Caucasus or loyal Armenian subjects of the Ottoman Empire in eastern Anatolia. Both
regions had Muslims and Armenians who were integrated into the political system and could
be considered as loyal, even patriotic subjects. Most Armenians and Muslims, however, were
peasants or nomads who knew no real affiliation above tribe or village, except their
religious affiliation. Their primary loyalty to their own religious groups was proven
again and again in the Caucasian and eastern Anatolian wars.
In time of war, the sympathies of Armenians and Muslims emerged openly. There was no doubt
as to the loyalty of either group. Despite the fact that some Muslims fought on the side
of the Russians, particularly in the Crimean War, and many middle- class Armenians
supported the Ottoman government, both Arme- nians and Muslims in the east generally
assumed that their place was alongside their coreligionists. This was true in both the
Caucasus and eastern Anatolia. In the Caucasus, Muslims responded to Ottoman calls for
rebellion against their Russian masters in time of war and fought as guerrillas and
regular troops against their Russian masters, as stated by W. E. D. Allen:
[In World War I] In the Valleys of the Coruh and the Oltu-cay there were
very mixed elements: Christians (Armenians) predominated in the towns of Artvin, Ardanuch,
Ardahan and Oitu, while Muslims were in the majority in the countryside; these Muslims
included Groups of Georgian origin, like the Laz and Acars, Turks, remnants of the old
Tatar hordes, and Cherkesses who had settled, after 1864, on what was then the Turkish
side of the border. Irrespective of their racial origins, all the Muslims proved more or
less ready to help the Turks, particularly when they came as an invading army. Thus the
Cherkesses of Upper Sarikamis stubbornly defended their stone saklyas by the side of the
Turkish askers, and the needy inhabitants of the uplands provided scanty food to the
divisions ofHafiz Hakki during their desperate march across the Allahuekber Mountains [in
the ill-fated invasion ofthe^south- ern Caucasus].
McCarthy (from "The Armenian Revolt")
Some Armenians began to act as adjuncts of
Russian policy and the Russian army as early as the early 1700s, in the time of Peter the
Great. The dependence of Armenians on Russia and their expectations of assistance from
that quarter had begun to grow from the first incursions of the Russians into the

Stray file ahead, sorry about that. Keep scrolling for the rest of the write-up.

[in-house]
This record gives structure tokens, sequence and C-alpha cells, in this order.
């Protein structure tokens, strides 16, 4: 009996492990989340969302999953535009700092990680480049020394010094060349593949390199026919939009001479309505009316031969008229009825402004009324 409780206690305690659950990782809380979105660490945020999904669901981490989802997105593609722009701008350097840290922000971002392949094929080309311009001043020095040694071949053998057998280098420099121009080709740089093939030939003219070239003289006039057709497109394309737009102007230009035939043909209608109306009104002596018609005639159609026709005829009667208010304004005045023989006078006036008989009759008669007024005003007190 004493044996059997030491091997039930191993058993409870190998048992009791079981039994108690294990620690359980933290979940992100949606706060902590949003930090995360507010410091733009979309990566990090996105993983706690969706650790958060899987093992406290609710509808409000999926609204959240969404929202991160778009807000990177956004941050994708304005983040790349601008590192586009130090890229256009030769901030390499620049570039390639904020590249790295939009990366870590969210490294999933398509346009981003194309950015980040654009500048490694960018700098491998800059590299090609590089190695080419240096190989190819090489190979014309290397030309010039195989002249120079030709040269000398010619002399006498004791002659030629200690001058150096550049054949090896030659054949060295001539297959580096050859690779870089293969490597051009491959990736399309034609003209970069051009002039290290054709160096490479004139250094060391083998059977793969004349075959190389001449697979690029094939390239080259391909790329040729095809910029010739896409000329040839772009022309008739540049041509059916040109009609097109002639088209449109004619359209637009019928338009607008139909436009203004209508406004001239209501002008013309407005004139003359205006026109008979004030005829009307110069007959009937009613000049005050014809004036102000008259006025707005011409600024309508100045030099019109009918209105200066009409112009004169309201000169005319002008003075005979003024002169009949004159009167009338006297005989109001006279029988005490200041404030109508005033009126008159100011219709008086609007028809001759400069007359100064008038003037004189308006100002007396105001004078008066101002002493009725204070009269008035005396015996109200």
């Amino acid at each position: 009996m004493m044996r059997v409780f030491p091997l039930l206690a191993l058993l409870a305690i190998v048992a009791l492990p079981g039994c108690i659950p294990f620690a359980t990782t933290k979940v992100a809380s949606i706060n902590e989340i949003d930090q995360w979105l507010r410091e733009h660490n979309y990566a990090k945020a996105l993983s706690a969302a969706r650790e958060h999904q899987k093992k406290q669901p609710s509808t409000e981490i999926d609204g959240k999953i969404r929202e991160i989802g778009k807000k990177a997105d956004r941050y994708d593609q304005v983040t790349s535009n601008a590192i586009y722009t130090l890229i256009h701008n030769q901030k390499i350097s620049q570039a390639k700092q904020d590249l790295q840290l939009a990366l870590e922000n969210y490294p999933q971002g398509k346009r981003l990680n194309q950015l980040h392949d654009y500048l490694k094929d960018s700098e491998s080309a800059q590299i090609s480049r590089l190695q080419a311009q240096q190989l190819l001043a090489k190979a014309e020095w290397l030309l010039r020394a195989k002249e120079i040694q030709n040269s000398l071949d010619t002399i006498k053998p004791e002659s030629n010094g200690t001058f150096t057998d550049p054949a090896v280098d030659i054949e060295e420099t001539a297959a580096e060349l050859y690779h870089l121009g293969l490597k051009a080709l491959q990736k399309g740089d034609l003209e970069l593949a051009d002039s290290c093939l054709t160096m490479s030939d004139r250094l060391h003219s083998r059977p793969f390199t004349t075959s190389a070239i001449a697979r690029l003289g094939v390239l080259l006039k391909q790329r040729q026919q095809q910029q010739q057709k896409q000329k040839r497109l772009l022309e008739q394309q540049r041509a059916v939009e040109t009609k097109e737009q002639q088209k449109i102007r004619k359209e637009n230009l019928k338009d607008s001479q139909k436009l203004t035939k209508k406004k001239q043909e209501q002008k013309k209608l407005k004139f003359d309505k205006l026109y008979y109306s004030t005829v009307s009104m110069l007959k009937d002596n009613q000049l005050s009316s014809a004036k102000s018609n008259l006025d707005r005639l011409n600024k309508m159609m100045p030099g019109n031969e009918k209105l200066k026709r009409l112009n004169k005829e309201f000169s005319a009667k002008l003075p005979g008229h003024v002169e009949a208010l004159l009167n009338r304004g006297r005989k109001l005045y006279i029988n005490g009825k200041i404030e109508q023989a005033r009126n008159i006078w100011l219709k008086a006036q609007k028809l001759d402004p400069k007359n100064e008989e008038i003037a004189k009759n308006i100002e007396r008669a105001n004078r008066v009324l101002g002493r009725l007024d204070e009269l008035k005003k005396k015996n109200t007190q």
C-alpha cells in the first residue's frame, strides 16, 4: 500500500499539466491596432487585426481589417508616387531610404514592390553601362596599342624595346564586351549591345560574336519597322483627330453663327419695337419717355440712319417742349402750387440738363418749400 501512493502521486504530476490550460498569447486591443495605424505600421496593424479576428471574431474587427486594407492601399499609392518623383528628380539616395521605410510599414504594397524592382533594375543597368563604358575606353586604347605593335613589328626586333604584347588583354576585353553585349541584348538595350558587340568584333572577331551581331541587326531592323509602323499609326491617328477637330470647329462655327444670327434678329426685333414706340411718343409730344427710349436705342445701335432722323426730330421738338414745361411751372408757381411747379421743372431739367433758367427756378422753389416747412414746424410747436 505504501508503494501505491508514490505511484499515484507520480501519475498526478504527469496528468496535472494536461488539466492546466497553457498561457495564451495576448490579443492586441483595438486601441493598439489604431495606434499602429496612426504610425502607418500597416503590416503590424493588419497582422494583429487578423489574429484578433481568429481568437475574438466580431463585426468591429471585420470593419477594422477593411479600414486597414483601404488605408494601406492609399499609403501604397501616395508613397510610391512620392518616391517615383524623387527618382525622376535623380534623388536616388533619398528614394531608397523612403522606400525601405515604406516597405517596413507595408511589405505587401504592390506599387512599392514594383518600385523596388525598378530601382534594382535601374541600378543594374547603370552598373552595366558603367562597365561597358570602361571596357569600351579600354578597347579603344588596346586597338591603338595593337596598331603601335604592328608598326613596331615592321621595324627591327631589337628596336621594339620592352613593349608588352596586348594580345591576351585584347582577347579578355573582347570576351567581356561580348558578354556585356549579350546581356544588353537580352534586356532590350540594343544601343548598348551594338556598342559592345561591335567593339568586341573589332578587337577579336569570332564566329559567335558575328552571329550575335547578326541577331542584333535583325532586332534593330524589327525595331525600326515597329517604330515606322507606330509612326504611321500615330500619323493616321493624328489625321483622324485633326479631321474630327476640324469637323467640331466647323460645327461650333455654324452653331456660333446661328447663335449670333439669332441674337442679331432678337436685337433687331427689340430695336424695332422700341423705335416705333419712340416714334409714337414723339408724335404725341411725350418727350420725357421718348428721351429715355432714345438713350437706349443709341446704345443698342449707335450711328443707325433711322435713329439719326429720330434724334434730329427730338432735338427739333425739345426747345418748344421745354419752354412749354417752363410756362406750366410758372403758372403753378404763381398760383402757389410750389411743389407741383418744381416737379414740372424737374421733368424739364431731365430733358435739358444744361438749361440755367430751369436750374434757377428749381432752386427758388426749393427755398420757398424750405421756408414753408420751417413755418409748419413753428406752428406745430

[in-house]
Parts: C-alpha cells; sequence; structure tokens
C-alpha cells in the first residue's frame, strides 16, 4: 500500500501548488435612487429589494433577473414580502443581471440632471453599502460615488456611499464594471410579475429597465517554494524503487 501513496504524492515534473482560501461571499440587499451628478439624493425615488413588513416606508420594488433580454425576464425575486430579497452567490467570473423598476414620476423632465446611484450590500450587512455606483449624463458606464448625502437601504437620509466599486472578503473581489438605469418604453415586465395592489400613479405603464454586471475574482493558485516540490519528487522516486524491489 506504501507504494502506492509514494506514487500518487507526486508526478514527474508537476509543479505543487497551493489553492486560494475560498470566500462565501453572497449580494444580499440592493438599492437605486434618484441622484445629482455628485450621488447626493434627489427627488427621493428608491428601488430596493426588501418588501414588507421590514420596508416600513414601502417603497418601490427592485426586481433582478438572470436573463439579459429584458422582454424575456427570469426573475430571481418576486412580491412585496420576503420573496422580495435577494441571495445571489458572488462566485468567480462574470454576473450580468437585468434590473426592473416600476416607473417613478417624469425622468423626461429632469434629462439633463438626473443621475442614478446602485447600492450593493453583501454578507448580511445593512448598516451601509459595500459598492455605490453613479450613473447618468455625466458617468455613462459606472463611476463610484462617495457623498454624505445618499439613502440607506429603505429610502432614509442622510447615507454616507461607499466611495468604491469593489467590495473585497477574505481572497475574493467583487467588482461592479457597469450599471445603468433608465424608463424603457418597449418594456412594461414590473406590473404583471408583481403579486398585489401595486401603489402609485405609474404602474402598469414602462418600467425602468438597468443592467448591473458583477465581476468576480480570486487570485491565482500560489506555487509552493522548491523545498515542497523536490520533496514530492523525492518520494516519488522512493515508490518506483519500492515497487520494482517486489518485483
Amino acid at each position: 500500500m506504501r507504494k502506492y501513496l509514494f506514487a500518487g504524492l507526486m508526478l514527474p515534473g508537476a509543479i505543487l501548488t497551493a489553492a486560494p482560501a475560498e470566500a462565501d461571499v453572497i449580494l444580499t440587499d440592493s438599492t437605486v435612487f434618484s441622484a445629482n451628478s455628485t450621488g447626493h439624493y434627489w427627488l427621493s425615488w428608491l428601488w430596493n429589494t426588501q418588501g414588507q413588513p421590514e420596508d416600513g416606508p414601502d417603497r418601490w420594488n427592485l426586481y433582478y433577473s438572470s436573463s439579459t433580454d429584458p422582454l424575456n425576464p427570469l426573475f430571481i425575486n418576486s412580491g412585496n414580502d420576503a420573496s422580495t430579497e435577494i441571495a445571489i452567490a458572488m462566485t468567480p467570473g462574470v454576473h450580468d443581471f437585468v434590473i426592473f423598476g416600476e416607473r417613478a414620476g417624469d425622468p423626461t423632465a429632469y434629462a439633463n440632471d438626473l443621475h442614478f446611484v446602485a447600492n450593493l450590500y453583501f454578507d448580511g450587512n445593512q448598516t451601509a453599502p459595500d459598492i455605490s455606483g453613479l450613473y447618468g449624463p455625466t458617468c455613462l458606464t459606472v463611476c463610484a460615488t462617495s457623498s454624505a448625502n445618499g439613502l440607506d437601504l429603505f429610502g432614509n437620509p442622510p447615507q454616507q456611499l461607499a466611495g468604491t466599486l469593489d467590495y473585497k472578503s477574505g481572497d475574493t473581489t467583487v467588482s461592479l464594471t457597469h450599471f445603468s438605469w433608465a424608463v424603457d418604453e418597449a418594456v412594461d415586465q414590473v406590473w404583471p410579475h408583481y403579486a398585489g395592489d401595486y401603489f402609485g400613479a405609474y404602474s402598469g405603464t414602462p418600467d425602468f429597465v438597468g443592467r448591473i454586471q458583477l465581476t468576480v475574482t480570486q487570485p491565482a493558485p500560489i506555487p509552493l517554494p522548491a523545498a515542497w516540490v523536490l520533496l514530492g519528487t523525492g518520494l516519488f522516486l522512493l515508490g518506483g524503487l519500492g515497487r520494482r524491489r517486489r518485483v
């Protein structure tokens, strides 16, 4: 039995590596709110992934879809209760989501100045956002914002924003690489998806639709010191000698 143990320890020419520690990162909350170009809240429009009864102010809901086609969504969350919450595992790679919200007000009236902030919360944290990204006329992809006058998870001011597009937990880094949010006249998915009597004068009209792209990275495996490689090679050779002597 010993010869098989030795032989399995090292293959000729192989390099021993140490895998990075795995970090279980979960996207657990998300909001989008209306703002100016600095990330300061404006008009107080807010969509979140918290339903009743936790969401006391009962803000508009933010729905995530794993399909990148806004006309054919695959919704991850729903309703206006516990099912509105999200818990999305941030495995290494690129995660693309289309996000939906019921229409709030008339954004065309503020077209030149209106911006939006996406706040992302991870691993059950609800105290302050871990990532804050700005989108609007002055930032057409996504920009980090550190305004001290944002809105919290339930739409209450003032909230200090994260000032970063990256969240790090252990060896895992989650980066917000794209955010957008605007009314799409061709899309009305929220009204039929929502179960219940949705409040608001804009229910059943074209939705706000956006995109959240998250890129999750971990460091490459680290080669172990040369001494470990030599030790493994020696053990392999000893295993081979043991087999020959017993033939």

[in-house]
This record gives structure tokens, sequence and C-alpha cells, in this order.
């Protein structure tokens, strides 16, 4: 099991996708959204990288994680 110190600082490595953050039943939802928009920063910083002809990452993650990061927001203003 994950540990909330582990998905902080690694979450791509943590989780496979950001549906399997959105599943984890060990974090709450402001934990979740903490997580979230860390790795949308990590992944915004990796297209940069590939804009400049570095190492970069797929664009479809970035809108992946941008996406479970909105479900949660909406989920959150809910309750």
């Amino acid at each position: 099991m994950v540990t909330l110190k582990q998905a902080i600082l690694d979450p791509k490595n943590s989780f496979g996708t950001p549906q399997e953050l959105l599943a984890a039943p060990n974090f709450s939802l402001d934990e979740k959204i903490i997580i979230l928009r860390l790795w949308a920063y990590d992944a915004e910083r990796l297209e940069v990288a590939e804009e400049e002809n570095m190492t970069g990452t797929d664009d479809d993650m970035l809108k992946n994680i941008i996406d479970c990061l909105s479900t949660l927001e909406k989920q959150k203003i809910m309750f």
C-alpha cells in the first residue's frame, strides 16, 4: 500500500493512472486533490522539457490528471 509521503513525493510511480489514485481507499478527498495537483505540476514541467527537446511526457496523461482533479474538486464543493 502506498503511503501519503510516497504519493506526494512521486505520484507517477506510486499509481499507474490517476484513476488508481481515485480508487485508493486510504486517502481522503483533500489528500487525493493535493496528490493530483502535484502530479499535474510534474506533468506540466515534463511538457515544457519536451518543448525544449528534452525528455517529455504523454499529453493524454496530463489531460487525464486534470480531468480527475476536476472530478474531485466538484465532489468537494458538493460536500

Caucasus. As far back as the reign of Peter the Great, when they organized a military
force to assist the Tsar's invasion of the region, Caucasian Armenians had promised
loyalty and support to the Russian tsars. During ihe 1700s and 1800s, Armenian secular and
religious officials sup- ported the Russian invasion of the Muslim khanates in the
Caucasus and the overthrow of their Muslim rulers. At the same time, Armenians first acted
as spies for the Russians against their Muslim overlords, in this case the Persian
Empire. When the city of Derbend was under siege by the Russians in 1796, its Armenian
residents sent the invaders information on the town's water supply, allowing the Russians
to defeat the Khan of Derbend. An Armenian Archbishop, Argutinskii-Dolgorukov,
proclaimed publicly (1790s) his hope and belief that the Russians "would free the
Armenians from Muslim rule." Armenian subjects of the Persian and Ottoman empires,
as well as Armenians living in the Russian Empire, fought on the side of the Russians
against Persia and the Ottoman Empire in the 1827-29 wars and the Crimean War.
For their part, Armenians in Ottoman Anatolia also first showed their loyalty to the
Russian cause by acting as spies for the Russians. Armenians from Anatolia crossed
the lines and reported on Ottoman troop movements in all the east Anatolian wars.
Anatolian Armenians assisted invading Russian armies in 1827; many thousands
followed the Russian army out of Anatolia when they left. During the Crimean War,
Armenians brought intelligence out of besieged Kars to the Russians. Armenian guides
from Ottoman Anatolia led the Russian invaders in 1877. The Armenians of the
Eleskirt Valley welcomed the invading Russian armies in 1877 and, when the Russians
retreated, left en masse with them. In the First World War, as will be seen, the
Armenians in eastern Anatolia and the Caucasus were, as a group, allied to the
In Anatolia, the reliance of Armenian revolutionaries on the Russians began to be
evident by mid-century in the revolution at Zeytun. When funds were needed to
strengthen the defenses of Zeytun against the Ottomans in 1854, while the Ottomans